Support the Monkey! Tell All your Friends and Teachers

Help / FAQ

<- Previous | Table of Contents | Next -> Nickelby by Charles Dickens


Chapter 32

Relating chiefly to some remarkable Conversation,
and some remarkable Proceedings to which it gives

ondon at last!’ cried Nicholas, throwing back his
greatcoat and rousing Smike from a long nap. ‘It
seemed to me as though we should never reach it.’
‘And yet you came along at a tidy pace too,’ observed the
coachman, looking over his shoulder at Nicholas with no very
pleasant expression of countenance.

‘Ay, I know that,’ was the reply; ‘but I have been very anxious to
be at my journey’s end, and that makes the way seem long.’

‘Well,’ remarked the coachman, ‘if the way seemed long with
such cattle as you’ve sat behind, you must have been most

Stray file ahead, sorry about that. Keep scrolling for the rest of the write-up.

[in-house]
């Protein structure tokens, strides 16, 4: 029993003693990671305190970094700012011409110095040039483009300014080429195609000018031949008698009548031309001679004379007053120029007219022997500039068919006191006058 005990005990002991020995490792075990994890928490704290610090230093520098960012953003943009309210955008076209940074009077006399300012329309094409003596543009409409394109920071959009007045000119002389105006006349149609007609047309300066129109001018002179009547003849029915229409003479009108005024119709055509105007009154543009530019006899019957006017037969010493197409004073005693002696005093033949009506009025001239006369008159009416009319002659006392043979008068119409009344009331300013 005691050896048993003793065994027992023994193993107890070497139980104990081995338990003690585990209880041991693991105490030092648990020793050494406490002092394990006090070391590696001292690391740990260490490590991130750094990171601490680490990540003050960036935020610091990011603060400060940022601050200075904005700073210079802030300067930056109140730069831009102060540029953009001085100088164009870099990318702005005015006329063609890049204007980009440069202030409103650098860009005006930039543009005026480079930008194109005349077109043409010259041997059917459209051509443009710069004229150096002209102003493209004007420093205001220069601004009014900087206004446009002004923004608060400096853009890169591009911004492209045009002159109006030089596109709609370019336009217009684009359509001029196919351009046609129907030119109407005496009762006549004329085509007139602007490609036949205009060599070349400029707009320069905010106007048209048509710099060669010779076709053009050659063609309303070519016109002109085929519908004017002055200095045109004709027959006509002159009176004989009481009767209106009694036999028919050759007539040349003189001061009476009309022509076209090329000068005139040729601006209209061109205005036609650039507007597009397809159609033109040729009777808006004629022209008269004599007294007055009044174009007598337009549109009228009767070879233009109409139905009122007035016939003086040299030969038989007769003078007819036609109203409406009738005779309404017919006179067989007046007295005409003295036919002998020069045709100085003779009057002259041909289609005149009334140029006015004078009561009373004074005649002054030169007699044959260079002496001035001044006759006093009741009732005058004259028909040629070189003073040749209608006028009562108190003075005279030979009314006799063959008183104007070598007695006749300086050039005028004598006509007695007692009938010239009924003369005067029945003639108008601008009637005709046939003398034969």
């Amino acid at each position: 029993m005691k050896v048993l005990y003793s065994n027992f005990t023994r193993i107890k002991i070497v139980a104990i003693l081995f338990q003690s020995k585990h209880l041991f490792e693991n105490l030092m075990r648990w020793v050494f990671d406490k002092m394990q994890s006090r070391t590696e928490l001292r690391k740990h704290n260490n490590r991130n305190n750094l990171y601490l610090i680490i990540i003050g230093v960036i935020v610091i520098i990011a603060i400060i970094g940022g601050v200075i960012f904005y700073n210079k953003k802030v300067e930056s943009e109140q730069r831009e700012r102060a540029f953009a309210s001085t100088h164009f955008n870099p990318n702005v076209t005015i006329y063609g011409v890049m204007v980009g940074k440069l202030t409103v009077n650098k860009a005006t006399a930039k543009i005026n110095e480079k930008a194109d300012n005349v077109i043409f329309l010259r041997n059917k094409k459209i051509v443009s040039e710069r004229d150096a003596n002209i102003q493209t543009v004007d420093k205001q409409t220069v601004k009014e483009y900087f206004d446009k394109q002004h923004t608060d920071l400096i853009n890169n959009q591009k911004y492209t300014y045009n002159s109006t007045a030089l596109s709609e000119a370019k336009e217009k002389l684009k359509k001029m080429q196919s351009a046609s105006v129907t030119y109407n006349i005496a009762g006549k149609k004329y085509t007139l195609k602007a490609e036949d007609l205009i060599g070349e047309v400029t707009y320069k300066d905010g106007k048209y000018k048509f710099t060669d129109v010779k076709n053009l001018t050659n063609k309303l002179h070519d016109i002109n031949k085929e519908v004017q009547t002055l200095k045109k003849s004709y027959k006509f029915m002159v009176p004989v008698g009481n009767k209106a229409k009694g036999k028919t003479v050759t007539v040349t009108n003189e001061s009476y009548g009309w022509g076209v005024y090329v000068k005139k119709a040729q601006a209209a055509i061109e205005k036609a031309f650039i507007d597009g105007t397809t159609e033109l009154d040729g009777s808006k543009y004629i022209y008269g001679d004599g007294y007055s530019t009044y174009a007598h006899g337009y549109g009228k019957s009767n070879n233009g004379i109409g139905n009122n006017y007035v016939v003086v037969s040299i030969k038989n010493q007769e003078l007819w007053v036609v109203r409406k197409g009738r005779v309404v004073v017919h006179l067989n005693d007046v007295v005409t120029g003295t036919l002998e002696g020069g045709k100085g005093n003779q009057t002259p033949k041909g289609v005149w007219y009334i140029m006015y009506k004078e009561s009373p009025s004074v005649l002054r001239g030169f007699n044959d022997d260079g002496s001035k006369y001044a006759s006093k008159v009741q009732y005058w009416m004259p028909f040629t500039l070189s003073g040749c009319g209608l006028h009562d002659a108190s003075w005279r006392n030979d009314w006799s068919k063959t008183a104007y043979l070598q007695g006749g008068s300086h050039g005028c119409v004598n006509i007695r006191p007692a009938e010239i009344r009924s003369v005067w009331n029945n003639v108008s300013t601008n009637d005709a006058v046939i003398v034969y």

uncommon anxious;’ and so saying, he let out his whip-lash and
touched up a little boy on the calves of his legs by way of

They rattled on through the noisy, bustling, crowded street of
London, now displaying long double rows of brightly-burning
lamps, dotted here and there with the chemists’ glaring lights, and
illuminated besides with the brilliant flood that streamed from the
windows of the shops, where sparkling jewellery, silks and velvets
of the richest colours, the most inviting delicacies, and most
sumptuous articles of luxurious ornament, succeeded each other
in rich and glittering profusion. Streams of people apparently
without end poured on and on, jostling each other in the crowd


<- Previous | Table of Contents | Next -> Nickelby by Charles Dickens

All Contents Copyright © All rights reserved.
Further Distribution Is Strictly Prohibited.

About Us | Advertising | Contact Us | Privacy Policy | Home Page

In Association with